Getting Started for a Geocache Adventure
Prior preparation is paramount for success in geocaching. The degree of research and preparation conducted for various caches differ because of the different experiences which abound each particular adventure e.g. hints and clues may determine the angle with which one researches and prepares for a finding a certain cache. One of the basic preparations includes safety precautions to be observed.
Safety Preparation for Geocaching
Geocaching is an outdoor activity which means that there are some risks involved. It is therefore vital for you to know the risks involved and due diligence/caution which needs to be exercised so as to mitigate the risks.
Some of the risks include:
- Geographical risks. Some terrains may be rugged and have cliffs, loose rocks, you may find rivers with no bridges etc.
- Hostility/hospitality of natives in the location.
- Weather conditions and weather pattern changes in the area.
- Presence of animal habitats in the location. Some may be hostile and easily provoked.
- Tropical disease risks. This involves an environment which is prone to disease attacks, poisonous plants etc.
Safety Tips to Mitigate Risks
- Observe and study the weather patterns and changes. This gives you the upper hand and knowledge of what to expect. You don’t want to be caught in a thunderstorm while on cliffs or bad terrains.
- Be vigilant and careful on where you are stepping. If all your attention is on the GPS or map, you may get distracted and end up making the wrong move e.g. stepping on a loose rock which may make you fall.
- Provide details of your adventure to your family or friends and also journal your activities each single day you spend in your adventure. This helps incase anything unexpected happens to you.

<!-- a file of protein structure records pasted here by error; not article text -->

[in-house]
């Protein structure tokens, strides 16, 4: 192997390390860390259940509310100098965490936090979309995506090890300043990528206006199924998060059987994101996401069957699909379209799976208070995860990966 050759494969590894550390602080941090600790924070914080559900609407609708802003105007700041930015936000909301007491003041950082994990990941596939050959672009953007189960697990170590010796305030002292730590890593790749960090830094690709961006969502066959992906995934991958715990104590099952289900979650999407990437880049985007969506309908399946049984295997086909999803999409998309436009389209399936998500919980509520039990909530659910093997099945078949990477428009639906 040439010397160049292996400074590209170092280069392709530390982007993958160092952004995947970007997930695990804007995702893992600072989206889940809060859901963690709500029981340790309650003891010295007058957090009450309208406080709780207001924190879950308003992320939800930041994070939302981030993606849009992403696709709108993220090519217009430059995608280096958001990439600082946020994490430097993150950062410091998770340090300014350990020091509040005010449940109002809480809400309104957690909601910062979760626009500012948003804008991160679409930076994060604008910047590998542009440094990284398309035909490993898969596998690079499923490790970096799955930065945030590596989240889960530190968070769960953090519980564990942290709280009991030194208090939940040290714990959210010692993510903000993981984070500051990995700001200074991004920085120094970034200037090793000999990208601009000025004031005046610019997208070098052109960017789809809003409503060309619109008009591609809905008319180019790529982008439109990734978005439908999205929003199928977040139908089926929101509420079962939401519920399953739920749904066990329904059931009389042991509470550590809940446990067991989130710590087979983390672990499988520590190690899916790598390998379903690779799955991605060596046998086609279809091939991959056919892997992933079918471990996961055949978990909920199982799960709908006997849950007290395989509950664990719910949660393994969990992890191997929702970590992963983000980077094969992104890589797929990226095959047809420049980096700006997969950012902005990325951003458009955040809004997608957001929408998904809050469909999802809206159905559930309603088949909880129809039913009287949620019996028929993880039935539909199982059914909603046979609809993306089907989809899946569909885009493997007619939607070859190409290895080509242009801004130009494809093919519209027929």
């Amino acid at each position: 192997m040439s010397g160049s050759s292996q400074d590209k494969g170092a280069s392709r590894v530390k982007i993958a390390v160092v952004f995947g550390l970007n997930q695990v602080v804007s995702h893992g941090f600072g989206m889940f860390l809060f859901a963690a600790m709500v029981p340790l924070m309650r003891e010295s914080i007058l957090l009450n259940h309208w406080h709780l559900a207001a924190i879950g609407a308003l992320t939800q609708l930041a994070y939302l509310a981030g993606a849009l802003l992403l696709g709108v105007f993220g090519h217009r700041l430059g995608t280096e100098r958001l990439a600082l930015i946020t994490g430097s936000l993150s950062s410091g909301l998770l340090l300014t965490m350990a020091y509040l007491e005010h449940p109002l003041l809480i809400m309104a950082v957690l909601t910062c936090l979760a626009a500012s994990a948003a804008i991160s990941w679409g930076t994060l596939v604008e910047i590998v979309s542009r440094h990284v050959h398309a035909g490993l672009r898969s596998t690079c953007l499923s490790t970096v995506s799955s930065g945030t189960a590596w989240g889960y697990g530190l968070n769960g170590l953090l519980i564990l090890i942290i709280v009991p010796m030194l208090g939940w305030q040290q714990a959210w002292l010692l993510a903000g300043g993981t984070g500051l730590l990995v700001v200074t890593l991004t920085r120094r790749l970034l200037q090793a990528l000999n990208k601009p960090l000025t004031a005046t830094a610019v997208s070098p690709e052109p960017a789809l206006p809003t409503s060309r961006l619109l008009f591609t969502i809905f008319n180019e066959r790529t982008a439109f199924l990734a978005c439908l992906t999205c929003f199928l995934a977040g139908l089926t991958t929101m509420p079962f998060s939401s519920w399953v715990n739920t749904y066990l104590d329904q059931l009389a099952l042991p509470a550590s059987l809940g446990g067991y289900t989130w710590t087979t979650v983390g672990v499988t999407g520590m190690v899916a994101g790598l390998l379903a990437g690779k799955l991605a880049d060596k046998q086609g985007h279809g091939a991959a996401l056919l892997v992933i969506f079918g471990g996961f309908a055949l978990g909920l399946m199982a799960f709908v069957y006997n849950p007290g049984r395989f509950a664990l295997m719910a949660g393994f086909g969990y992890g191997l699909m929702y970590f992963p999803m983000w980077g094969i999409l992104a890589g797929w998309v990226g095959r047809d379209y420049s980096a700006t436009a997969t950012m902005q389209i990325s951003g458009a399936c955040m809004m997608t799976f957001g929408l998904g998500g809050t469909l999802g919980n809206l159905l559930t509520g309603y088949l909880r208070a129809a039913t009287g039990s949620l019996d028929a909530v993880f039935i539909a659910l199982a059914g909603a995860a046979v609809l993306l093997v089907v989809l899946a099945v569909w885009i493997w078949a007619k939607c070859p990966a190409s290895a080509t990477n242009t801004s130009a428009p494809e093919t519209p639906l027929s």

- Carry a first aid kit and basic medications. This helps in the occurrence of an emergency.
- Use your instincts. The sixth sense is very vital to forewarn you that something is amiss. You may then decide to change your course of action or revisit a decision or abort the adventure if it is dangerous e.g. if you are not a good rope climber and a cache is hidden on top of a tall tree which may have weakened with time, you won’t risk climbing.
- Pack all necessary materials and equipments. These include: GPS, Maps and Compasses.
- Pack other personal materials such as flashlights, matchboxes, survival knives, cell phones, water, food, some clothes, maybe a tent etc.
- Have prior knowledge of the location. This ranges from the hostility/hospitality of locals to their activities. You don’t want to be an intruder; you need be a guest.
- Dress appropriately according to the location and occasion. You may be tempted to dress to your preference but this is not advisable. You dress code should be chosen by factoring the various factors of the region such as weather during the day and at night and should conform with the culture of the locals so as not to insinuate any hidden motive but rather create and foster aura of friendliness.
- Know your capabilities and limits. You may be good at hunting or hiking or other outdoor activities but poor at rock climbing. So you must exercises due diligence if the cache you are hunting is on top of a sharp cliff or rock.